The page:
Another stand-out offering discusses Christmas Evil as well as the cultural myth of the fool-killer, providing a quick history lesson about horrific creatures that occur throughout winter-related festivities. Obviously, all great Horror villains and spooks have their roots somewhere, and many of our modern Horror icons seem to have found their inspirations in these fantastical beasts. Plus, there are some truly creepy Santa pictures to accompany these ghoulish and hair-raising descriptions of snowy nightmares.

Silent Night Deadly Night copyright Tri Star Pictures - Yuletide Terror: Christmas Horror on Film and Television (Book Review)

Silent Night Deadly Night. © Tri-Star-Pictures

Interviews with the masterminds behind all these gruesome screen tales are always a plus, and this book is not missing out when it comes to this type of material. The in-depth interviews with Jeff Mandel (writer of 1989’s Elves) and Lewis Jackson (director of 1980’s Christmas Evil) provide a look at movies such as, no shock here, Elves and Christmas Evil, and how they influenced the Holiday Thrillers to come. Not only does the reader get a behind-the-scenes look at their favorite Yuletide gore flicks from the twisted minds that brought them to the screen, but there are some pretty awesome pictures to accompany the stories given and their descriptions.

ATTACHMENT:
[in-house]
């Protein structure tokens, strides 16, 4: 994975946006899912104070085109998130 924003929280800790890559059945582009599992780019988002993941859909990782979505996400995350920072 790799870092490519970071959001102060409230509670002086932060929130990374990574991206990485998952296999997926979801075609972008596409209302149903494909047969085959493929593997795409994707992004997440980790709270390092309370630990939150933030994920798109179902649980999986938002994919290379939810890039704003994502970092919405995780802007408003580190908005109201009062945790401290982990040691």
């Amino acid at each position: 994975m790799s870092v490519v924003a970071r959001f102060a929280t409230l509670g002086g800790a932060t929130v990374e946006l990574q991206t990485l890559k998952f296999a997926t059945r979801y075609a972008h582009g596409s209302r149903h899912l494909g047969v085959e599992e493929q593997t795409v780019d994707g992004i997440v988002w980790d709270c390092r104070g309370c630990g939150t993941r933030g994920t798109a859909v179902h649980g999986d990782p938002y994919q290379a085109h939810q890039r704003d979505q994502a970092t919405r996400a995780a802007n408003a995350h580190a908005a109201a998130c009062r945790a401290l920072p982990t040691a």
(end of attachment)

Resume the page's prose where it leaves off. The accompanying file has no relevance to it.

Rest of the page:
Whether you are already a fan of Holiday Horror or new to the genre, Yuletide Terror offers introductions to each of its films, before treading into detailed explorations of their themes, creation and terrible villains. However, buyer we warned: it also breaks down scenes for a detailed and intelligent exploration of insight, so there are many spoilers present for each of the detailed films. It’s a trade-off and one that fans of the included films will love!

That said, this is a book that truly encompasses and endears its readers to Horror and all the gory finery behind them. Covering a wide-range of Horror flicks, as well as television series, Yuletide Terror dips its toes into many of the ultimate offerings in the genre today. From the popular classic Silent Night, Deadly Night that was mentioned earlier to more recent favorites such as Krampus, this is a tome of Holiday horror that will delight fans with its ghoulish Christmas coverage of the inspirations behind cult classics and current favorites alike. For its wonderfully fun, detailed and well-written take on decking the halls with bloody bodies, CrypticRock give Yuletide Terror: Christmas Horror on Film and Television 5 of 5 stars.

YULETIDE TERROR cover art by Alisdair Wood - Yuletide Terror: Christmas Horror on Film and Television (Book Review)

Purchase Yuletide Terror: Christmas Horror on Film and Television here